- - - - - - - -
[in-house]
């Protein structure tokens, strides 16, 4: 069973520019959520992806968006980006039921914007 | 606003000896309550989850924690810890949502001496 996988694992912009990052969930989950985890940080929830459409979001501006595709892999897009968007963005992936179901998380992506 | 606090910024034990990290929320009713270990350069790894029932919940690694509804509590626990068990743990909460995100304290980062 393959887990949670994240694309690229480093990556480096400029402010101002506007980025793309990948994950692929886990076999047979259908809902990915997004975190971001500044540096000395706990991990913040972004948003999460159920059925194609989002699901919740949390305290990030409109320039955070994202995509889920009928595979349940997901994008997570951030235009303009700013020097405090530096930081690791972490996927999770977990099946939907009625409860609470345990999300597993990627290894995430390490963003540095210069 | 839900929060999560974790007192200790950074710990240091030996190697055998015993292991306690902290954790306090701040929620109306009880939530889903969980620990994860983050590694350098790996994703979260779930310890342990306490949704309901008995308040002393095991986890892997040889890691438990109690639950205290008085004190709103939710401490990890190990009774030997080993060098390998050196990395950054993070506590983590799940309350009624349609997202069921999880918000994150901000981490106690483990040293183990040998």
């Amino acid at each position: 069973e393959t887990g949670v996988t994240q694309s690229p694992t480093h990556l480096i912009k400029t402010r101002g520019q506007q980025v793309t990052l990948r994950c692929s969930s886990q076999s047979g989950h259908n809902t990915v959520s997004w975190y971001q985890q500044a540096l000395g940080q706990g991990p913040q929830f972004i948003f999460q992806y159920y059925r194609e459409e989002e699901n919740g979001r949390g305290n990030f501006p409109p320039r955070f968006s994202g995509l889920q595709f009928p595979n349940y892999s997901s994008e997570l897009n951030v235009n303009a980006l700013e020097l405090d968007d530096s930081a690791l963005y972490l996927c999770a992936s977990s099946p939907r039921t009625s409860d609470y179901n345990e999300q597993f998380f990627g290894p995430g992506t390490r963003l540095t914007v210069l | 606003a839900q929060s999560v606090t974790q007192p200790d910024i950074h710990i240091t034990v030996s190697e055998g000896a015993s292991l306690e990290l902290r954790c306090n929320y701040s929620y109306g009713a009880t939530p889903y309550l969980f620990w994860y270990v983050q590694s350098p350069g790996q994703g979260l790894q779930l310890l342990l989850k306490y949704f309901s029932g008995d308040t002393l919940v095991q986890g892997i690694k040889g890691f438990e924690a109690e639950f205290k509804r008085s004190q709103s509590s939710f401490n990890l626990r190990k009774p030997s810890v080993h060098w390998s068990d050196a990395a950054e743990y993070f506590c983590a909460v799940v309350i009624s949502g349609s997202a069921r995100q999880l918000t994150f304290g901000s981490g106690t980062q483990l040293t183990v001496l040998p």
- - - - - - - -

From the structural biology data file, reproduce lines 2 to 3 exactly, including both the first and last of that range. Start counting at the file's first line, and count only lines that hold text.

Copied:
């Protein structure tokens, strides 16, 4: 069973520019959520992806968006980006039921914007 | 606003000896309550989850924690810890949502001496 996988694992912009990052969930989950985890940080929830459409979001501006595709892999897009968007963005992936179901998380992506 | 606090910024034990990290929320009713270990350069790894029932919940690694509804509590626990068990743990909460995100304290980062 393959887990949670994240694309690229480093990556480096400029402010101002506007980025793309990948994950692929886990076999047979259908809902990915997004975190971001500044540096000395706990991990913040972004948003999460159920059925194609989002699901919740949390305290990030409109320039955070994202995509889920009928595979349940997901994008997570951030235009303009700013020097405090530096930081690791972490996927999770977990099946939907009625409860609470345990999300597993990627290894995430390490963003540095210069 | 839900929060999560974790007192200790950074710990240091030996190697055998015993292991306690902290954790306090701040929620109306009880939530889903969980620990994860983050590694350098790996994703979260779930310890342990306490949704309901008995308040002393095991986890892997040889890691438990109690639950205290008085004190709103939710401490990890190990009774030997080993060098390998050196990395950054993070506590983590799940309350009624349609997202069921999880918000994150901000981490106690483990040293183990040998």
């Amino acid at each position: 069973e393959t887990g949670v996988t994240q694309s690229p694992t480093h990556l480096i912009k400029t402010r101002g520019q506007q980025v793309t990052l990948r994950c692929s969930s886990q076999s047979g989950h259908n809902t990915v959520s997004w975190y971001q985890q500044a540096l000395g940080q706990g991990p913040q929830f972004i948003f999460q992806y159920y059925r194609e459409e989002e699901n919740g979001r949390g305290n990030f501006p409109p320039r955070f968006s994202g995509l889920q595709f009928p595979n349940y892999s997901s994008e997570l897009n951030v235009n303009a980006l700013e020097l405090d968007d530096s930081a690791l963005y972490l996927c999770a992936s977990s099946p939907r039921t009625s409860d609470y179901n345990e999300q597993f998380f990627g290894p995430g992506t390490r963003l540095t914007v210069l | 606003a839900q929060s999560v606090t974790q007192p200790d910024i950074h710990i240091t034990v030996s190697e055998g000896a015993s292991l306690e990290l902290r954790c306090n929320y701040s929620y109306g009713a009880t939530p889903y309550l969980f620990w994860y270990v983050q590694s350098p350069g790996q994703g979260l790894q779930l310890l342990l989850k306490y949704f309901s029932g008995d308040t002393l919940v095991q986890g892997i690694k040889g890691f438990e924690a109690e639950f205290k509804r008085s004190q709103s509590s939710f401490n990890l626990r190990k009774p030997s810890v080993h060098w390998s068990d050196a990395a950054e743990y993070f506590c983590a909460v799940v309350i009624s949502g349609s997202a069921r995100q999880l918000t994150f304290g901000s981490g106690t980062q483990l040293t183990v001496l040998p």